Three years ago on Dec. 19, 2016, when the Dixiedale developers first presented their concept plans to the Planning Board, the maps already showed the proposed walking path, as proven by the minutes which record comments about the path. Bailey Brower was a member of the Planning Board at the time, and the minutes mark him as present.

Two years ago on Oct. 16, 2017, the Dixiedale developers again presented their concept plans to the Planning Board and again the minutes show Board member Bailey Brower as present. This was followed by two other Planning Board meetings on Dixiedale, one on Nov. 20, 2017, and one a year later on Nov, 19, 2018, when Bailey Brower is quoted in the minutes actually talking about the walking path.

Bailey Brower knew the truth but deliberately decided to say otherwise.

Bailey Brower made two other fabricated claims in the same newsletter.

He said a walking path would hurt the property values of nearby homes. False. I invite you to google “Walking Paths,” “Open Space” and “Property Values” and you will see a host of studies showing just the opposite, that publicly accessible open space raises nearby property values. If you attended the Oct. 21, 2019, Planning Board meeting you would have heard the professional planners for both the developer and the Planning Board say the same thing as witnesses under oath.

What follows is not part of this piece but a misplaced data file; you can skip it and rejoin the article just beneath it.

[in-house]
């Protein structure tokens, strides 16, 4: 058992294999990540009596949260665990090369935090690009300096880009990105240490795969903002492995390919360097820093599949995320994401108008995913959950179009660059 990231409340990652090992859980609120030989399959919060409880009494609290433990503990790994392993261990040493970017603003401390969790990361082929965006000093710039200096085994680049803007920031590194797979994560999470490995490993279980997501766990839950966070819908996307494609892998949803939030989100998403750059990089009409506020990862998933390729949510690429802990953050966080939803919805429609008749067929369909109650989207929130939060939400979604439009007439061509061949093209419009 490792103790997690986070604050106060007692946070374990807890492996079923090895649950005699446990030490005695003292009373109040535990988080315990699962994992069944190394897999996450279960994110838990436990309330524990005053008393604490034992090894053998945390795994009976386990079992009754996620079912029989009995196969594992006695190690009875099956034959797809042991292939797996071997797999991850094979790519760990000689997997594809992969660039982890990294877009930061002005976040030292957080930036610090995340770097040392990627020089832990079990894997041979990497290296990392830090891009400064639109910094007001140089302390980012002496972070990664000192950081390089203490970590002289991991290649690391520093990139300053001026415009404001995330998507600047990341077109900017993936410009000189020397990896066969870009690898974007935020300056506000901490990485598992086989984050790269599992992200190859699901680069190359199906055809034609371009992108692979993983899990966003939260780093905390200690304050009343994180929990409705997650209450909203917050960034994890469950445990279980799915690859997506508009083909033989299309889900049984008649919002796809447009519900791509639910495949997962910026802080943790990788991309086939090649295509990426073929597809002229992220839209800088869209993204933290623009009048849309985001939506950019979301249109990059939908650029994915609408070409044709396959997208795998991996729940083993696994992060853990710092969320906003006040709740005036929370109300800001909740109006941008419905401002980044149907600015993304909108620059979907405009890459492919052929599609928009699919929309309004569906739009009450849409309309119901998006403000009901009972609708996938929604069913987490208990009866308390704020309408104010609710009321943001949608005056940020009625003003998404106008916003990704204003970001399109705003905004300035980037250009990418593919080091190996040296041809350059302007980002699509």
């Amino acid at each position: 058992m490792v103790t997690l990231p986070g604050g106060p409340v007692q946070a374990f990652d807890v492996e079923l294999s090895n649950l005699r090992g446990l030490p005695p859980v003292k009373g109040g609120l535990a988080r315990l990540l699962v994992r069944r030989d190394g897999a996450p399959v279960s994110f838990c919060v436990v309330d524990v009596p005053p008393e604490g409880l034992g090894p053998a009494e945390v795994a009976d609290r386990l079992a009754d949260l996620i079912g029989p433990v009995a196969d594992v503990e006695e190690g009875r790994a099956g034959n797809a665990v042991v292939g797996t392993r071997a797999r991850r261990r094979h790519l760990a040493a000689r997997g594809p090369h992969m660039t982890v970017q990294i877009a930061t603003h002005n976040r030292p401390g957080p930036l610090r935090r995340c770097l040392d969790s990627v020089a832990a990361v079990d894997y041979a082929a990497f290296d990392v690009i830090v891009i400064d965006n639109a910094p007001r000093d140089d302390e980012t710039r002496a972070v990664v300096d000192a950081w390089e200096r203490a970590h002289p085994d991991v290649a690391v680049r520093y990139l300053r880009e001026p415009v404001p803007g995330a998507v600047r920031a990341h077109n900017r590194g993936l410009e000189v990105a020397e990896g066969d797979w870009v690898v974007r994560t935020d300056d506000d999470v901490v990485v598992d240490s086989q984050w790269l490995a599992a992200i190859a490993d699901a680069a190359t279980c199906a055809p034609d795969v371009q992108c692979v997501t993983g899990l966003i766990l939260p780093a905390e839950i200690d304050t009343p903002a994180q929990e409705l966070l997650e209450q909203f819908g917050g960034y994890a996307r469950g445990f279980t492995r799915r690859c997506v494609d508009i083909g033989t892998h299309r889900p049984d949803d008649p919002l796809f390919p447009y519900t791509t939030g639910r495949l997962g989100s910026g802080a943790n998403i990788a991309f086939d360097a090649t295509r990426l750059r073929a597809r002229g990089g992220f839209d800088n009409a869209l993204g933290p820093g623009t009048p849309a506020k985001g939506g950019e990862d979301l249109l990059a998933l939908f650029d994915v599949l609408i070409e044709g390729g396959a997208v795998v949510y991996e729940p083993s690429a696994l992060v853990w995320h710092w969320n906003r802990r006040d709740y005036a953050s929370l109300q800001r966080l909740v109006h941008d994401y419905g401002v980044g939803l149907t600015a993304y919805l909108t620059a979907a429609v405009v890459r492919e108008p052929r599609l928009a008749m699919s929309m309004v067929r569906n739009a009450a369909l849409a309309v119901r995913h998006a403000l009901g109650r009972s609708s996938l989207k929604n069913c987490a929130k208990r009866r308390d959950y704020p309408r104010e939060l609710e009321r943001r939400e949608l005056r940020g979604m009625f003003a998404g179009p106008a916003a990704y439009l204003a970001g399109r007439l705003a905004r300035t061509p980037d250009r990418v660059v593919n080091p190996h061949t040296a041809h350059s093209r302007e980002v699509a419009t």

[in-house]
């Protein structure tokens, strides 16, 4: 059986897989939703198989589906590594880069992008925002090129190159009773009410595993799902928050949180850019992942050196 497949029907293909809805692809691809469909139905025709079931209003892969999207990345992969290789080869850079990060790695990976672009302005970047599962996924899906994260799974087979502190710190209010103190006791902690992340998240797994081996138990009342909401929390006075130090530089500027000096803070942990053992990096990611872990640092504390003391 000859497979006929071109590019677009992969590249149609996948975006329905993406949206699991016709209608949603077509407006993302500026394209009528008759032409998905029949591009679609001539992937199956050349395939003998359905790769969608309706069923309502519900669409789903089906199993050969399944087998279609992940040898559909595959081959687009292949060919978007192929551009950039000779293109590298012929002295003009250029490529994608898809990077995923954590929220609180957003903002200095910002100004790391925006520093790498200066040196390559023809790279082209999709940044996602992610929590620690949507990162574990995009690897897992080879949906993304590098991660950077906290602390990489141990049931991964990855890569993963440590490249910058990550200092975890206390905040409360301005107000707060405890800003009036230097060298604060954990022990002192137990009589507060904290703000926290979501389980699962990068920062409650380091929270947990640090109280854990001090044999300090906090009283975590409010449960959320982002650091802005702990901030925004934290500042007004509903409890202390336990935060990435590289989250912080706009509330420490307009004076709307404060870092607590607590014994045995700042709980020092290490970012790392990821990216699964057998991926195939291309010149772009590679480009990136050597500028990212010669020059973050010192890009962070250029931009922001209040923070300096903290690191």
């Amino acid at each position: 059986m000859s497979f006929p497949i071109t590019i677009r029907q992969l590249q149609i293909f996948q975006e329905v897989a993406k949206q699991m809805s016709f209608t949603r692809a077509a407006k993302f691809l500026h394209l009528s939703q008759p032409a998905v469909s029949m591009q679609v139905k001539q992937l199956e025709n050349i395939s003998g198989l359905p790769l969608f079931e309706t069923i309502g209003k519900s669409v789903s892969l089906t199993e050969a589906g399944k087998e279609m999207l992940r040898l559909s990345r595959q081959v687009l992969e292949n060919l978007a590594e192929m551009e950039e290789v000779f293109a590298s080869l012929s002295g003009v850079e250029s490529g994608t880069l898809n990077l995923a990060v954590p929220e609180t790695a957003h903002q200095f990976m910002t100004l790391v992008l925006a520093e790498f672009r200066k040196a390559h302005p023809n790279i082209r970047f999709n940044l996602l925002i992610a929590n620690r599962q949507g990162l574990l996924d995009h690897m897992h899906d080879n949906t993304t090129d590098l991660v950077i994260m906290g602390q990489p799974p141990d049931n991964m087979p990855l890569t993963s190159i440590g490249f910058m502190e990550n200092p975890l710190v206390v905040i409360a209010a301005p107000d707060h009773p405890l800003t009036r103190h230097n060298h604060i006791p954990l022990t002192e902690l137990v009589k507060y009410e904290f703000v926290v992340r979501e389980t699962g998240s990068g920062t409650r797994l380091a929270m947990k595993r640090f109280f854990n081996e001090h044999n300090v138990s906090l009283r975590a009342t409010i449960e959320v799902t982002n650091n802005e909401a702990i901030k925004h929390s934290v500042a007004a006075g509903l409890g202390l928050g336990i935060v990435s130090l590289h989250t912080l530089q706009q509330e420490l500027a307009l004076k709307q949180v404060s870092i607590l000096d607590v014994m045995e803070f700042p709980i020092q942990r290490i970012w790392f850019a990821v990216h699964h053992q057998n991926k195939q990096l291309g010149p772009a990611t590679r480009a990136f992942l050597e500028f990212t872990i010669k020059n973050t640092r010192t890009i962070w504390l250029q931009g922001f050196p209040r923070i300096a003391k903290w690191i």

Bailey Brower also said, without any factual basis, that a walking path would endanger nearby residents. In fact, the township is rated as one of the safest communities in the state and the nation. We already have numerous walking paths including school pathways in Wyckham Woods, on Rose Terrace and on Dellwood Avenue. We have heavily used trails at Giralda Farms and in the township's portion of the Loantaka Preserve. And we have quiet woodland trails at the Green Village Pond and Hillside Avenue Green Acres. Most of these trails run beside or behind private homes, and none of these trails has resulted in any crime spike in their neighborhood.

I realize I am crossing party lines to endorse Ewald and Fondaco. But this year the branch of the Republican Party personified by Bailey Brower has picked clearly weaker candidates. I will always vote for the most qualified candidates for Township Committee, regardless of party. I invite you to do the same.

Michael J. Kelly

Note: Michael J. Kelly is Deputy Mayor of Chatham Township.